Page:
EAST LANSING, Mich. While recent studies have shown long-term exposure to estrogen can be a danger to women overturning physicians' long-held beliefs that the hormone was good for their patients' hearts the process by which estrogen induces high blood pressure was unclear.
In a new study, Michigan State University researchers found long-term estrogen exposure generates excessive levels of the compound superoxide, which causes stress in the body. The buildup of this compound occurs in an area of the brain that is crucial to regulating blood pressure, suggesting that the estrogen-induced buildup causes increased blood pressure.
Findings indicated that the anti-oxidant resveratrol reverses the increase in both superoxide and blood pressure.
The study, led by P.S. MohanKumar, an associate professor of pathobiology and diagnostic investigation in the College of Veterinary Medicine, appears in the American Journal of Physiology Regulatory, Integrative, and Comparative Physiology. The journal is published by the American Physiological Society.
"This is an important study on at least two levels," MohanKumar said. "First, it continues to confirm the negative effect that long-term estrogen exposure has for females. Second, it provides a new rationale for how and why this relationship occurs."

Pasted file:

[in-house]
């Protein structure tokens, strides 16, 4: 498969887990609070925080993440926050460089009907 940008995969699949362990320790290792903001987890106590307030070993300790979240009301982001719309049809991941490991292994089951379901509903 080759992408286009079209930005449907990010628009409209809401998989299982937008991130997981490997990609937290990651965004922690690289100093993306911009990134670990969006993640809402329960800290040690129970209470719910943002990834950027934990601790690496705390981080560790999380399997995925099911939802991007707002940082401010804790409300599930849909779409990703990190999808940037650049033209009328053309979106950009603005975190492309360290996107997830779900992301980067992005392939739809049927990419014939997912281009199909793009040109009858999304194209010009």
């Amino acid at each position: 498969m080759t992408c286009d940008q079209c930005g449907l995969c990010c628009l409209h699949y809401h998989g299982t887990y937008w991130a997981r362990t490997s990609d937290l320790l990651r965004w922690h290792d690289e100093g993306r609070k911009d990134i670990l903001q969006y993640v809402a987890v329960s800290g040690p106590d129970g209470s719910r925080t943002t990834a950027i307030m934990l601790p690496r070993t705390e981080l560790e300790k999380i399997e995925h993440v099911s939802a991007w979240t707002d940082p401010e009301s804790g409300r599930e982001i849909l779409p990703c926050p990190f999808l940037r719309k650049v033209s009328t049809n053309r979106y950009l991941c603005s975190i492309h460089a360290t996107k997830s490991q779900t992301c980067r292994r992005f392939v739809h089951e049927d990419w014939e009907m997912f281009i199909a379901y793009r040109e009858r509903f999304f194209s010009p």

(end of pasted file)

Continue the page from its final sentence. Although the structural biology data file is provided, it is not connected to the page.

Researchers looked to the rostral ventrolateral medulla, a critical region in the brain stem involved with the maintenance of blood pressure and thought to be associated with hypertension and heart failure.
Believing that chronic exposure of estrogen could influence this area of the brain, they conducted a two-phase experiment using rats, injecting them first with estrogen and then also feeding them the anti-oxidant resveratrol. MohanKumar and his team found chronic exposure caused a significant increase in superoxide in the rostral ventrolateral medulla and in blood pressure. The team also found resveratrol reversed those increases.
"Because so many women use estrogen-only HRT to combat the effects of menopause, it is imperative that we better understand the risks that chronic exposure has for females and why these effects occur," he said. "In studies such as this, we come one step closer to clarifying the relationship and have established a launch pad for identifying how the process might be interrupted in the future."
|Contact: Jason Cody|
Michigan State University